Seagull recommends .012-.053 gauge strings for their 6 string guitars. I'd recommend the strings below:

Elixir® Light Gauge Phosphor Bronze NANOWEB® (.012-.053).

They last a long time too. I've been playing a lot on my new guitar the last couple months and the strings are just now starting to crap out. Well, not crap out, but they aren't as bright as they once were.

By the way...Congratulations. Looked up that model of guitar and it looks like a really nice one.
#9
Quote by TobusRex
Seagull recommends .012-.053 gauge strings for their 6 string guitars. I'd recommend the strings below:

Elixir® Light Gauge Phosphor Bronze NANOWEB® (.012-.053).

They last a long time too. I've been playing a lot on my new guitar the last couple months and the strings are just now starting to crap out. Well, not crap out, but they aren't as bright as they once were.

By the way...Congratulations. Looked up that model of guitar and it looks like a really nice one.

Alright, I'll make sure to get those this week when I head up to GC. Thanks, I actually got this guitar last week new for a steal, $370.
Quote by lolmnt
I love to have my vag pounded by guys who make lame threads on the internet!


Quote by snipelfritz
This thread topic is gold. I've been on this website for 8 years and I've never come up with anything like this. So yeah. Great job TS[457undead].
#10
You'll only really find your ideal strings after years of playing, so after you try one set, try another, always experiment. I recently landed on DR EXPs, they're coated phosphor bronze like elixr, but I find them to be a bit more resilient and don't shed like a snake in heat like elixirs tend to do.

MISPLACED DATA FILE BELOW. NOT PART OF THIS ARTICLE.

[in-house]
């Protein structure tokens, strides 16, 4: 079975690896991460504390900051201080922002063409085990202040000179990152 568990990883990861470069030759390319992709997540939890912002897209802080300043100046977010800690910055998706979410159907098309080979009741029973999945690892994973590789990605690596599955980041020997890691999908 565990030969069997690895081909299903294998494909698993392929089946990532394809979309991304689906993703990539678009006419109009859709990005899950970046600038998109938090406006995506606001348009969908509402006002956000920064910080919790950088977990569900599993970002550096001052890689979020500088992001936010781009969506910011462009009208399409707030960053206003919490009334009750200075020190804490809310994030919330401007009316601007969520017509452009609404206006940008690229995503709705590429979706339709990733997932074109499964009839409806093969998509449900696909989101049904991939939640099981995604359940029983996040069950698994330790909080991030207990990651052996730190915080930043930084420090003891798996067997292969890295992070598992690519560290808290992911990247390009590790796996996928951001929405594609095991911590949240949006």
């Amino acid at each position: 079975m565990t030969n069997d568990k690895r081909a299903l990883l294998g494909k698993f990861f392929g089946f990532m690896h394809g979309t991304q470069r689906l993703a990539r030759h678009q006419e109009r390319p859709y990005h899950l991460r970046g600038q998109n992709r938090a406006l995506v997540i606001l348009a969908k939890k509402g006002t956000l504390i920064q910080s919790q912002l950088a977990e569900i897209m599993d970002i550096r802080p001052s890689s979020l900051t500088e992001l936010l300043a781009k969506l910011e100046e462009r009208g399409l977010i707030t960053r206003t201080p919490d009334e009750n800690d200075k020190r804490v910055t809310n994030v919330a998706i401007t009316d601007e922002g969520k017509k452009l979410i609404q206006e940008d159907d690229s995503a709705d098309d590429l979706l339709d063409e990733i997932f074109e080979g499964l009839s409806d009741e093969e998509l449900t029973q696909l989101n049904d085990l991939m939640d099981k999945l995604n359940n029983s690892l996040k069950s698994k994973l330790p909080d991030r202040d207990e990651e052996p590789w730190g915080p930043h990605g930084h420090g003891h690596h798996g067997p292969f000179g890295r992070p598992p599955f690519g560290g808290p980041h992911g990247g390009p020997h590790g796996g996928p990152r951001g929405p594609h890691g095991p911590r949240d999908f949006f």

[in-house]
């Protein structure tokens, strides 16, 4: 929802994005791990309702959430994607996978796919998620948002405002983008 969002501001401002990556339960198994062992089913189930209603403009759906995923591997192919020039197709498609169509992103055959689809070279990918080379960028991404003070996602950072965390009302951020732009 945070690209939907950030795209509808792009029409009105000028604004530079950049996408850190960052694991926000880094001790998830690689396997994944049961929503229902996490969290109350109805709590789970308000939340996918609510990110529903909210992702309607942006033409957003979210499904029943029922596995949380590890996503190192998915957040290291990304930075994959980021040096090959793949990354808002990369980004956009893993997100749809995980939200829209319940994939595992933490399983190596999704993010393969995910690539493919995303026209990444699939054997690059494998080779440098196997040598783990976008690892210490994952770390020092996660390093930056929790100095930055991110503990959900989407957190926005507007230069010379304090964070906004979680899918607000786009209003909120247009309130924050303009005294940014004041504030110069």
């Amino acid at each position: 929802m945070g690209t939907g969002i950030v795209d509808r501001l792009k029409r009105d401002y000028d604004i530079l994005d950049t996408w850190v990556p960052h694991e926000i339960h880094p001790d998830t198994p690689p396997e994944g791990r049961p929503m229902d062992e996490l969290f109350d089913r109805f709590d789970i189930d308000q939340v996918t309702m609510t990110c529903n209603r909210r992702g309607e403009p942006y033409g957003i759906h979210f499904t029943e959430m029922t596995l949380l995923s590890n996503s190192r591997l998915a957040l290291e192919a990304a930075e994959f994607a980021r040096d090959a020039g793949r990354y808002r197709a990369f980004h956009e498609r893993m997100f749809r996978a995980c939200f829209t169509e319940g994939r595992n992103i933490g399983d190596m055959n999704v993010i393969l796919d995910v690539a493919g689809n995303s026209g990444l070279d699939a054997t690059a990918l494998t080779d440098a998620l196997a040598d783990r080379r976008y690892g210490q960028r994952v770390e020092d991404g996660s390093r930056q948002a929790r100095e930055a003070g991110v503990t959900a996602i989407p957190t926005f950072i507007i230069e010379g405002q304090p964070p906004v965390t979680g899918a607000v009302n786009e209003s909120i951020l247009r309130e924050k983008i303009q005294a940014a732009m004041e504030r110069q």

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#11
Quote by Jimjambanx
You'll only really find your ideal strings after years of playing, so after you try one set, try another, always experiment. I recently landed on DR EXPs, they're coated phosphor bronze like elixr, but I find them to be a bit more resilient and don't shed like a snake in heat like elixirs tend to do.
Are you sure you don't mean, "DR Dragon Skin"? ("EXP" is D'Addario's coated brand).

The reason neither vof those brands "shed", is because the coating isn't a tube as in the Elixir, "Nanowebs".

Those Elixirs do stay around for what seems like an eternity. My Taylor 115e (12 string), came with the Elixir Nanoweb PB. I bought it last June and it's not anywhere near where I would change the strings, at least on a 12.
#12
When my strings start to get dull I clean them. Trash bag under the strings, over the fretboard, tooth brush, water and Ajax or Comet type cleanser, scrub, rinse, wipe dry and blow dry on cool. Strings are almost like brand new.
#14
Quote by skido13
When my strings start to get dull I clean them. Trash bag under the strings, over the fretboard, tooth brush, water and Ajax or Comet type cleanser, scrub, rinse, wipe dry and blow dry on cool. Strings are almost like brand new.


You just scrub them still on the guitar huh? Clever. And lazy.


I like it.
#15
Quote by TobusRex
You just scrub them still on the guitar huh? Clever. And lazy.


I like it.
I have found, (and this may be only superstition), that strings lose their "twang" faster, when you drop the tuning to slack, and then tune up again.

By this I mean, trying to set the action gradually, with several tune up, then release cycles, usually ruins the string set.

So, cleaning them in place, would be a way around this

I'm a little harder core, and if I were going to try this, it might be with WD-40 along with a couple of squirts of brake cleaner. (Dear god, don't go anywhere near the finish with that shit though).

Of course, someone may else may have different results.

On an even further fetched hypothesis, I would also swear the first string set you get with the guitar, lasts the longest, even if you replace them with the same exact thing.

This is also explicable if the guitar were stored in a dryer environment than I have at home. As the wood takes on water, the edge can come off the sound. < I've included this so I don't sound too awfully crazy.
Last edited by Captaincranky at Feb 15, 2016,